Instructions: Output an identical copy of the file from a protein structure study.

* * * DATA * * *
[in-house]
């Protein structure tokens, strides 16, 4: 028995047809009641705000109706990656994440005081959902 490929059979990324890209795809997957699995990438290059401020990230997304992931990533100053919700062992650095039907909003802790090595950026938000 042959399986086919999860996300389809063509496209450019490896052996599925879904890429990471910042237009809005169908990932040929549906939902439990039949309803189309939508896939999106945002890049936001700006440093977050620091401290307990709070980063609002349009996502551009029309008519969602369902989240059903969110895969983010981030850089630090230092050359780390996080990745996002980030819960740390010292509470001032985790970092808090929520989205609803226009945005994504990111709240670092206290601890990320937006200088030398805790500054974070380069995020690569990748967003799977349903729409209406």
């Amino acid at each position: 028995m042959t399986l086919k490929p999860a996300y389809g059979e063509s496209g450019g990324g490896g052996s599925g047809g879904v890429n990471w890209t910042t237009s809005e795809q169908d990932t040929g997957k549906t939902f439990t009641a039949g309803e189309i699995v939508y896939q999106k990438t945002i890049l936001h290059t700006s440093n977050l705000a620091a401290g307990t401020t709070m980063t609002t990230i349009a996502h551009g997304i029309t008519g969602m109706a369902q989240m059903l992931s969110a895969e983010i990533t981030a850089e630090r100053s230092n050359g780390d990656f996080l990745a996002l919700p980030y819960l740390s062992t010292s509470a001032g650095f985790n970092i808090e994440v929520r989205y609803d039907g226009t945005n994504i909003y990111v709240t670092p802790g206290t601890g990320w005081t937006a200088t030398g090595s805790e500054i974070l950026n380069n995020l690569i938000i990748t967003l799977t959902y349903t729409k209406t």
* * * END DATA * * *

[in-house]
């Protein structure tokens, strides 16, 4: 028995047809009641705000109706990656994440005081959902 490929059979990324890209795809997957699995990438290059401020990230997304992931990533100053919700062992650095039907909003802790090595950026938000 042959399986086919999860996300389809063509496209450019490896052996599925879904890429990471910042237009809005169908990932040929549906939902439990039949309803189309939508896939999106945002890049936001700006440093977050620091401290307990709070980063609002349009996502551009029309008519969602369902989240059903969110895969983010981030850089630090230092050359780390996080990745996002980030819960740390010292509470001032985790970092808090929520989205609803226009945005994504990111709240670092206290601890990320937006200088030398805790500054974070380069995020690569990748967003799977349903729409209406």
């Amino acid at each position: 028995m042959t399986l086919k490929p999860a996300y389809g059979e063509s496209g450019g990324g490896g052996s599925g047809g879904v890429n990471w890209t910042t237009s809005e795809q169908d990932t040929g997957k549906t939902f439990t009641a039949g309803e189309i699995v939508y896939q999106k990438t945002i890049l936001h290059t700006s440093n977050l705000a620091a401290g307990t401020t709070m980063t609002t990230i349009a996502h551009g997304i029309t008519g969602m109706a369902q989240m059903l992931s969110a895969e983010i990533t981030a850089e630090r100053s230092n050359g780390d990656f996080l990745a996002l919700p980030y819960l740390s062992t010292s509470a001032g650095f985790n970092i808090e994440v929520r989205y609803d039907g226009t945005n994504i909003y990111v709240t670092p802790g206290t601890g990320w005081t937006a200088t030398g090595s805790e500054i974070l950026n380069n995020l690569i938000i990748t967003l799977t959902y349903t729409k209406t």